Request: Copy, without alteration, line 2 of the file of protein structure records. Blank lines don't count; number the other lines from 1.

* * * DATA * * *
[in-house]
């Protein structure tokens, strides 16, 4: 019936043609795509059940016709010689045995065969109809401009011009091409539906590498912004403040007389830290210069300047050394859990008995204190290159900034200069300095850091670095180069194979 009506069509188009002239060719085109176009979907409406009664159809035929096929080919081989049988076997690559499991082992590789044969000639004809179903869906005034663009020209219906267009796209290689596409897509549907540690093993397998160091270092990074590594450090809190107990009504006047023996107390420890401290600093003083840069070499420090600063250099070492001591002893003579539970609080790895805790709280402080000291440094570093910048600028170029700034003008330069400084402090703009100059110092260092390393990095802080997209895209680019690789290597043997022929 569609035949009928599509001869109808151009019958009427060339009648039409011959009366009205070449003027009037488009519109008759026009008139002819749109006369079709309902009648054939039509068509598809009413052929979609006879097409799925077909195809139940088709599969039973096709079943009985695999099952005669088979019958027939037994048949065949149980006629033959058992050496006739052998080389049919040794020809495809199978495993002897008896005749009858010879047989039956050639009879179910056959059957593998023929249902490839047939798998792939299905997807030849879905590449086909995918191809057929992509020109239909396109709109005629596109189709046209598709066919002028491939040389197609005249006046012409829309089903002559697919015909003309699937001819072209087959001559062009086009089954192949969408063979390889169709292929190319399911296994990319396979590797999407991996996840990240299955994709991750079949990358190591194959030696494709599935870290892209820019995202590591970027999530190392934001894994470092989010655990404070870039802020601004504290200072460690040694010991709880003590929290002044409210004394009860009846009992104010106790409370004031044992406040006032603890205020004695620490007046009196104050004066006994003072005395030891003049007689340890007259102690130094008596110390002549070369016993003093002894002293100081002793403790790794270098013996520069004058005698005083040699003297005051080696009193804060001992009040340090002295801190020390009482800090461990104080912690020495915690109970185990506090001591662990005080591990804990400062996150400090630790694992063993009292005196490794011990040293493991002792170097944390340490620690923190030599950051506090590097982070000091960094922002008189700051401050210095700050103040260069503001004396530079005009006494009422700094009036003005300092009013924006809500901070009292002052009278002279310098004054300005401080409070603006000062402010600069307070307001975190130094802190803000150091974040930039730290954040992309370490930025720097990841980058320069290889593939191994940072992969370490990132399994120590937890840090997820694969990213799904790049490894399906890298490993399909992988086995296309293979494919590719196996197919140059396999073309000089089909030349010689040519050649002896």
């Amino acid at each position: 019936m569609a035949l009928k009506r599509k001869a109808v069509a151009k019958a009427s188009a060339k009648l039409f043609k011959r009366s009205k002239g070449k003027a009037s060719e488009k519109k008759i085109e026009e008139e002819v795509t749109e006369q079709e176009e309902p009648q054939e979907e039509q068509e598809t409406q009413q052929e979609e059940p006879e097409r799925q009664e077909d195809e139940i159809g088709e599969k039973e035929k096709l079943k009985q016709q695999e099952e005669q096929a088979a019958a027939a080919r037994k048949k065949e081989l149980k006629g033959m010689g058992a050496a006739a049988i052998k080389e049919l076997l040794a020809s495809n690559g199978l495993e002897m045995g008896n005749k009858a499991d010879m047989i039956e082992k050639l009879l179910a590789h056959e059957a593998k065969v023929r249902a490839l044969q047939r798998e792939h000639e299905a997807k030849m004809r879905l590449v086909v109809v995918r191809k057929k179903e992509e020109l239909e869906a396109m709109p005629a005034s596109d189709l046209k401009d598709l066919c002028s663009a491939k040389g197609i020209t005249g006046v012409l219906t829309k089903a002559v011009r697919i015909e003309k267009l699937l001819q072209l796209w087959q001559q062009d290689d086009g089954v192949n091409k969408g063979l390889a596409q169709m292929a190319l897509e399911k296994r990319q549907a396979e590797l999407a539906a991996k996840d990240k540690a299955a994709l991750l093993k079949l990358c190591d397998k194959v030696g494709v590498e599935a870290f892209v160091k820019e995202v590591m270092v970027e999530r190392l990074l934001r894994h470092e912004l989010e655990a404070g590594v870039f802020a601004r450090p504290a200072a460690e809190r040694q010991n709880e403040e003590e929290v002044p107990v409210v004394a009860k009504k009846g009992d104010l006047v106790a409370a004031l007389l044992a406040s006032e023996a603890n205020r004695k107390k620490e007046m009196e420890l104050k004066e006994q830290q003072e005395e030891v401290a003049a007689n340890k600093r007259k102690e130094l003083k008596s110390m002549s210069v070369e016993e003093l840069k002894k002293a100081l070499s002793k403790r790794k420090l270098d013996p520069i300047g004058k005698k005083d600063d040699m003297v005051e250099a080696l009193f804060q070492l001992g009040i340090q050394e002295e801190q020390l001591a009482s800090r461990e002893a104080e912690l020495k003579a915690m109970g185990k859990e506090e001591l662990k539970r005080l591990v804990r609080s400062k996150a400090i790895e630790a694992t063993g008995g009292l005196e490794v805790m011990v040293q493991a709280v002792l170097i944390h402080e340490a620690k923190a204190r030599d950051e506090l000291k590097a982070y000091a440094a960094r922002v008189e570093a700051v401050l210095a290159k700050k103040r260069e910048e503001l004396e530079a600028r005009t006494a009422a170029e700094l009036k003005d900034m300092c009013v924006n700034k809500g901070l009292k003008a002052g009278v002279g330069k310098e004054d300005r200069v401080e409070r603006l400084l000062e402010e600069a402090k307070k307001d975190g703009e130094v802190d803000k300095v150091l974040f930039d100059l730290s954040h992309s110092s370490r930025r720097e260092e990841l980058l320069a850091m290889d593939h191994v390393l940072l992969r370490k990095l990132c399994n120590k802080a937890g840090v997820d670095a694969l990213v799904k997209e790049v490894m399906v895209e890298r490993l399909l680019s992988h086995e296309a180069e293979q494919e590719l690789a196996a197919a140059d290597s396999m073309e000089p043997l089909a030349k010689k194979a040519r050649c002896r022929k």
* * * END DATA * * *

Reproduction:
């Protein structure tokens, strides 16, 4: 019936043609795509059940016709010689045995065969109809401009011009091409539906590498912004403040007389830290210069300047050394859990008995204190290159900034200069300095850091670095180069194979 009506069509188009002239060719085109176009979907409406009664159809035929096929080919081989049988076997690559499991082992590789044969000639004809179903869906005034663009020209219906267009796209290689596409897509549907540690093993397998160091270092990074590594450090809190107990009504006047023996107390420890401290600093003083840069070499420090600063250099070492001591002893003579539970609080790895805790709280402080000291440094570093910048600028170029700034003008330069400084402090703009100059110092260092390393990095802080997209895209680019690789290597043997022929 569609035949009928599509001869109808151009019958009427060339009648039409011959009366009205070449003027009037488009519109008759026009008139002819749109006369079709309902009648054939039509068509598809009413052929979609006879097409799925077909195809139940088709599969039973096709079943009985695999099952005669088979019958027939037994048949065949149980006629033959058992050496006739052998080389049919040794020809495809199978495993002897008896005749009858010879047989039956050639009879179910056959059957593998023929249902490839047939798998792939299905997807030849879905590449086909995918191809057929992509020109239909396109709109005629596109189709046209598709066919002028491939040389197609005249006046012409829309089903002559697919015909003309699937001819072209087959001559062009086009089954192949969408063979390889169709292929190319399911296994990319396979590797999407991996996840990240299955994709991750079949990358190591194959030696494709599935870290892209820019995202590591970027999530190392934001894994470092989010655990404070870039802020601004504290200072460690040694010991709880003590929290002044409210004394009860009846009992104010106790409370004031044992406040006032603890205020004695620490007046009196104050004066006994003072005395030891003049007689340890007259102690130094008596110390002549070369016993003093002894002293100081002793403790790794270098013996520069004058005698005083040699003297005051080696009193804060001992009040340090002295801190020390009482800090461990104080912690020495915690109970185990506090001591662990005080591990804990400062996150400090630790694992063993009292005196490794011990040293493991002792170097944390340490620690923190030599950051506090590097982070000091960094922002008189700051401050210095700050103040260069503001004396530079005009006494009422700094009036003005300092009013924006809500901070009292002052009278002279310098004054300005401080409070603006000062402010600069307070307001975190130094802190803000150091974040930039730290954040992309370490930025720097990841980058320069290889593939191994940072992969370490990132399994120590937890840090997820694969990213799904790049490894399906890298490993399909992988086995296309293979494919590719196996197919140059396999073309000089089909030349010689040519050649002896």